Here’s how I became a journalist covering Toronto city hall: I walked in.
That’s all. There was no accreditation. There was no security screening. I needed no one’s permission. I joined no organizations and paid no fee. I was a Toronto resident who was concerned about the things happening in my city, and so I went to city hall and wrote about it on a blog I threw together. The building was open to me.
Seven years later, I’m still writing.
It’s because of my origin story that I was so disappointed to see a report on Mayor John Tory’s executive committee agenda for Tuesday recommending “enhanced security measures” at city hall.
The report suggests adding “patron screening,” otherwise known as metal detectors, plus the installation of physical barriers in the council chamber and committee meeting rooms, along with other measures designed to step-up security.
I’d tell you more about what’s planned, but I can’t. The details are contained in four confidential attachments to the report. Absurdly, the public isn’t allowed to access information about the security measures planned for a public building.
I can tell you this: the security plan would cost $774,000 a year, plus another $500,000 in installation costs.
And for what? The current security arrangement – there are security guards throughout the building and bags are checked when going into council meetings – has never left me feeling unsafe.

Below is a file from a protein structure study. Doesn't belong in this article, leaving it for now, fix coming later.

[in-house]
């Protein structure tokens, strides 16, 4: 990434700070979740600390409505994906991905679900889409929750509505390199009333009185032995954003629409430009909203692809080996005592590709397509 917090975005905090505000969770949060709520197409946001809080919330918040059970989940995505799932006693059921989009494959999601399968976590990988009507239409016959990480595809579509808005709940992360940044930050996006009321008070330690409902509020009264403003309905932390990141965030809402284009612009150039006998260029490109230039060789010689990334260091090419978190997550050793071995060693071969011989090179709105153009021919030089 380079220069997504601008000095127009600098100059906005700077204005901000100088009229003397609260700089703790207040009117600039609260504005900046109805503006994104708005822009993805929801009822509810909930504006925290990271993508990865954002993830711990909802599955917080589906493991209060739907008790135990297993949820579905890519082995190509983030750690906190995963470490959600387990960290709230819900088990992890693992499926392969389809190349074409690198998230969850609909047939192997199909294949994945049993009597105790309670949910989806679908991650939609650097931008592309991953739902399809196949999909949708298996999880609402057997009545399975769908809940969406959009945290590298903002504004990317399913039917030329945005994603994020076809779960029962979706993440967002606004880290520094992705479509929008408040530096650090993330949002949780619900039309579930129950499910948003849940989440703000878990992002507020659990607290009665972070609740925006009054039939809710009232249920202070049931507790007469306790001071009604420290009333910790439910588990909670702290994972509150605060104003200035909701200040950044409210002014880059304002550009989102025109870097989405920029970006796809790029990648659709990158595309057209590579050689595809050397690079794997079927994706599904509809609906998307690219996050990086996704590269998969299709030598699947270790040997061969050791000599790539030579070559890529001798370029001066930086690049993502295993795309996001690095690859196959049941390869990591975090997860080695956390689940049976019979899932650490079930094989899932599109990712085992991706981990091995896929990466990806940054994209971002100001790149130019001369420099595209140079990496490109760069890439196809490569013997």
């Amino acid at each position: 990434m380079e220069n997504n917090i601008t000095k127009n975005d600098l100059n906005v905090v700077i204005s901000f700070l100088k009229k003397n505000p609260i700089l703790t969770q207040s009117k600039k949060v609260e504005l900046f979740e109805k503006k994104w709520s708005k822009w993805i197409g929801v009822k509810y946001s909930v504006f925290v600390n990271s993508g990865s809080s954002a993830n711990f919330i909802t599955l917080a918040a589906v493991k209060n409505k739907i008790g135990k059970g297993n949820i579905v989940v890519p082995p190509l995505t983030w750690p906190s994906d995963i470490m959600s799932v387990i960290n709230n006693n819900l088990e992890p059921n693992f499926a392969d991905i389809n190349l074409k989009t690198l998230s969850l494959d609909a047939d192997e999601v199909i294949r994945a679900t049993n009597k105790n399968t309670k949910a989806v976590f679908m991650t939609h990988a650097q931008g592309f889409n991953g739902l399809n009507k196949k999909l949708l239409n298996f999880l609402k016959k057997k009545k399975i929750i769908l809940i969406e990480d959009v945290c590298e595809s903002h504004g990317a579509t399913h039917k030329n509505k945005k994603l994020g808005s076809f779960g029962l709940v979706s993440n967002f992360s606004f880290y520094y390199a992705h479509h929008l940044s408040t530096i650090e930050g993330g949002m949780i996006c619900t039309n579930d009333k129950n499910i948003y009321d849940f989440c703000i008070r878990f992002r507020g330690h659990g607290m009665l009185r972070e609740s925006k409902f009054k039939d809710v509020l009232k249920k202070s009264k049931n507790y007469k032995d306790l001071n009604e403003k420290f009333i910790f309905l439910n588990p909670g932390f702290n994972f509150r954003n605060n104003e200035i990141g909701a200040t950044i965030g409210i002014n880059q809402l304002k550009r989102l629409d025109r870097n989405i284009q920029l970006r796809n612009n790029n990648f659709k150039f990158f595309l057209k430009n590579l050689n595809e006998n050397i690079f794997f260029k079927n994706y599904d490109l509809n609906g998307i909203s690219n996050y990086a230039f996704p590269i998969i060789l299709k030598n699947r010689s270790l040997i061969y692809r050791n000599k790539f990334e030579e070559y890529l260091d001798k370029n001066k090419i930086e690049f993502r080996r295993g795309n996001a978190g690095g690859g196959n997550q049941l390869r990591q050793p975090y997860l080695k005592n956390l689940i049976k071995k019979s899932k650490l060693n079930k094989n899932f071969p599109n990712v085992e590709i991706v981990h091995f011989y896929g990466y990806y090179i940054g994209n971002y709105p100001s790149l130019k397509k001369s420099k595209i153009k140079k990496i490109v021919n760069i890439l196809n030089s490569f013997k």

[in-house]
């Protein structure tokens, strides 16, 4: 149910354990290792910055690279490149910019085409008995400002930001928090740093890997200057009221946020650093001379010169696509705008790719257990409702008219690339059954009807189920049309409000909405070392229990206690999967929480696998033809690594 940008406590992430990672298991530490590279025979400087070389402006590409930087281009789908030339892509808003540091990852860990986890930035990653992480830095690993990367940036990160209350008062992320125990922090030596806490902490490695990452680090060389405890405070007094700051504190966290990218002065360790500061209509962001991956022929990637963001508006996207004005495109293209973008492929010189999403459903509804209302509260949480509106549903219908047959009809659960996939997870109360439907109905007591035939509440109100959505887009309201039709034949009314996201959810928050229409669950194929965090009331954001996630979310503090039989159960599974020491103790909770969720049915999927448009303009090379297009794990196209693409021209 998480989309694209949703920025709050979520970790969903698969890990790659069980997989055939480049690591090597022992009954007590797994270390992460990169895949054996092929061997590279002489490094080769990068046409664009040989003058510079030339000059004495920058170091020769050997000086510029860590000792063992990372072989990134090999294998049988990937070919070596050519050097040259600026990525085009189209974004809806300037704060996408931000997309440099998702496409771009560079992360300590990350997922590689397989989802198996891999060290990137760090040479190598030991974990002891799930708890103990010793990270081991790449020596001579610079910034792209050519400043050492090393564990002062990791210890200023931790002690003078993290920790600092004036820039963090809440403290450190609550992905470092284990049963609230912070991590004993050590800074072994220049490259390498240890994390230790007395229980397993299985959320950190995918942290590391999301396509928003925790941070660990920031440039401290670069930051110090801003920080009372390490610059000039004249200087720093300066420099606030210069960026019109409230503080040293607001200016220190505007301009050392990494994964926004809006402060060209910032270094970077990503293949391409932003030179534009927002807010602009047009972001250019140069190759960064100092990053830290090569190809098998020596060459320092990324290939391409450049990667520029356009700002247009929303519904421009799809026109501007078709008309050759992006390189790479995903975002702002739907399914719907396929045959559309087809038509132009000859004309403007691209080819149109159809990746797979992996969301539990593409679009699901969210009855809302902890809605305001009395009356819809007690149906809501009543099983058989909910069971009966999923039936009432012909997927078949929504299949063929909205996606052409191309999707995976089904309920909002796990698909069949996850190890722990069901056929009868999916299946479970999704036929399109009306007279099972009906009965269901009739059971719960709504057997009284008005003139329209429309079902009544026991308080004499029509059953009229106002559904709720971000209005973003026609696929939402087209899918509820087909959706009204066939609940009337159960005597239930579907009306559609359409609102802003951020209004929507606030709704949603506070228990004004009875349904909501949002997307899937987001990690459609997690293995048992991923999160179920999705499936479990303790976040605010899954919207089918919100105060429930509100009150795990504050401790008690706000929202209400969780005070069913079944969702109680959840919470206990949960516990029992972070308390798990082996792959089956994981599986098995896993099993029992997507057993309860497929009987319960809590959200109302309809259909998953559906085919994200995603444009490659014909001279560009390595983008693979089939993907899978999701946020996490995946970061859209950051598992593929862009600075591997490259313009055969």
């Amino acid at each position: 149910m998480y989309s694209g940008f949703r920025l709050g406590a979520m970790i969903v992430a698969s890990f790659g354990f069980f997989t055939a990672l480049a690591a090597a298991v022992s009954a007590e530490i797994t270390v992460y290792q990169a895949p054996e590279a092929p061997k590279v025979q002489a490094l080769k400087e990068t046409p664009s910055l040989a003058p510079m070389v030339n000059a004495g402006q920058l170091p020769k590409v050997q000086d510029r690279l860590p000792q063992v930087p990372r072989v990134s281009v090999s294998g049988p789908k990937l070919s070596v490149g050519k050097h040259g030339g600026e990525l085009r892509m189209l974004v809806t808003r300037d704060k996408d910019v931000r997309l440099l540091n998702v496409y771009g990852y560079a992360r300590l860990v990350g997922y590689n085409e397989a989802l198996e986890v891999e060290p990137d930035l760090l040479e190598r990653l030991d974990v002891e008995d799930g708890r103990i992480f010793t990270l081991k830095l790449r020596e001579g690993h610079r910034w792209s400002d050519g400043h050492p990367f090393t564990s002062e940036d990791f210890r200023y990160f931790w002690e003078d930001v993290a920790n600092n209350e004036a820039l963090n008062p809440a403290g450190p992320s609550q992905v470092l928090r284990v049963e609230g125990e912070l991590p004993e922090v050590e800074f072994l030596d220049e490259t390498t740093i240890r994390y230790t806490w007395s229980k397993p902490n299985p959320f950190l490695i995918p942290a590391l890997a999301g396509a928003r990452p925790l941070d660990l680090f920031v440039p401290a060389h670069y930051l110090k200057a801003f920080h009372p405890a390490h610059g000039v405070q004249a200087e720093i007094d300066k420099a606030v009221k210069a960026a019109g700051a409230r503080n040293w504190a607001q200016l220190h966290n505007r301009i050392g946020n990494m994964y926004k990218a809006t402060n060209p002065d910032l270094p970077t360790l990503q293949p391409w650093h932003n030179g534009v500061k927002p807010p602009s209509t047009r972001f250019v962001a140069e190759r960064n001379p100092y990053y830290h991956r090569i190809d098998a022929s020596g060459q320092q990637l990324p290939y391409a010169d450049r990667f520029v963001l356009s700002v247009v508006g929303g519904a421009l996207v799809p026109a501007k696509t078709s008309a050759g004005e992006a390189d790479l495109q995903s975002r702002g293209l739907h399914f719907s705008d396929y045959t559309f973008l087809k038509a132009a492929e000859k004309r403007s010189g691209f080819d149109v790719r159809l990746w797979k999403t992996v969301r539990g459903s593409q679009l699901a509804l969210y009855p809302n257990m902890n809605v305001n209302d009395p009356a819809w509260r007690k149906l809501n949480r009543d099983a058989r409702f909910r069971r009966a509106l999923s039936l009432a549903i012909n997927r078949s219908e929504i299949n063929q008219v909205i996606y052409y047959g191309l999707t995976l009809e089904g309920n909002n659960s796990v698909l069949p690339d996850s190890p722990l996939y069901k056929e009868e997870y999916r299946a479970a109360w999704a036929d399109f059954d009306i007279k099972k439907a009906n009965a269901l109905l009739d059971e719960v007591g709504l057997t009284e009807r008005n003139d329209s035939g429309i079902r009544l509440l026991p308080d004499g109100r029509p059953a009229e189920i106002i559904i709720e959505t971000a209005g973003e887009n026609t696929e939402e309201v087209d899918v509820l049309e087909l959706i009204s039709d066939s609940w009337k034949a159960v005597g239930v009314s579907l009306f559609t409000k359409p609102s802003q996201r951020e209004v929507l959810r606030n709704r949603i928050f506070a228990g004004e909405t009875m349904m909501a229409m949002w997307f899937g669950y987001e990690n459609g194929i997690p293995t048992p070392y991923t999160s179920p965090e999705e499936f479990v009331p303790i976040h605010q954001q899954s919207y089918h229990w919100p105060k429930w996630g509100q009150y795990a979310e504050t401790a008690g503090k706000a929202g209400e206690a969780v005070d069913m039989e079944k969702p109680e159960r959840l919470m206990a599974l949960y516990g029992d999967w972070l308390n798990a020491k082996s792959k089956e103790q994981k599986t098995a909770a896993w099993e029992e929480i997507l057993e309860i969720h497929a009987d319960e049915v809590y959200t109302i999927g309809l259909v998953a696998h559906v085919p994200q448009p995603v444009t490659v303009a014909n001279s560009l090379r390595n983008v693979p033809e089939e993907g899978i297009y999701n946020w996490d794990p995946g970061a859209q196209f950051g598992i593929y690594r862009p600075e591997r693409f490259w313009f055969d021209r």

The worst that happens under the current security regime is that groups like the Ontario Coalition Against Poverty are able to disrupt meetings with banners and chants. But really, it’s probably a good thing that politicians are periodically reminded that poverty exists and people are against it.
On the flipside, the benefits of city hall’s openness are many. Just compare municipal coverage to provincial coverage. At the Queen’s Park legislature, access is severely locked down. Want to cover meetings as someone not employed by a major media outlet? Be prepared to fight for access.
At city hall, things are different. More open. Welcoming.
It’s led to a lot of good and important coverage. During the tumultuous Mayor Rob Ford administration, independent work flourished. Young journalists with no formal association to major media flocked to 100 Queen St. to report and to analyze and to fact check the hell out of everything.
The beat was open to everyone, including a lot of people who don’t look like me and don’t look like the people who make up the majority of newsrooms in this city.
They were able to provide that coverage in part because there was no one standing at the door in a position to tell them they’re not allowed to enter.
I am not writing off the notion of any and all security enhancements entirely. The confidential documents headed to Tory’s committee may in fact contain some simple and unobtrusive changes to building security.
But make no mistake: any change to the rules governing access could put city hall’s best and most important feature at risk. Security is no doubt a priority in any public building, but so is openness. If Tory and Toronto City Council do move to lock down city hall, they need to think first about who they will end up locking out.
This post was originally published at http://www.metronews.ca/views/toronto/torys-toronto-matt-elliott/2017/11/26/before-locking-down-city-hall-politicians-need-to-think-about-who-they-re-locking-out.html on 2017-11-26T00:00:00.000Z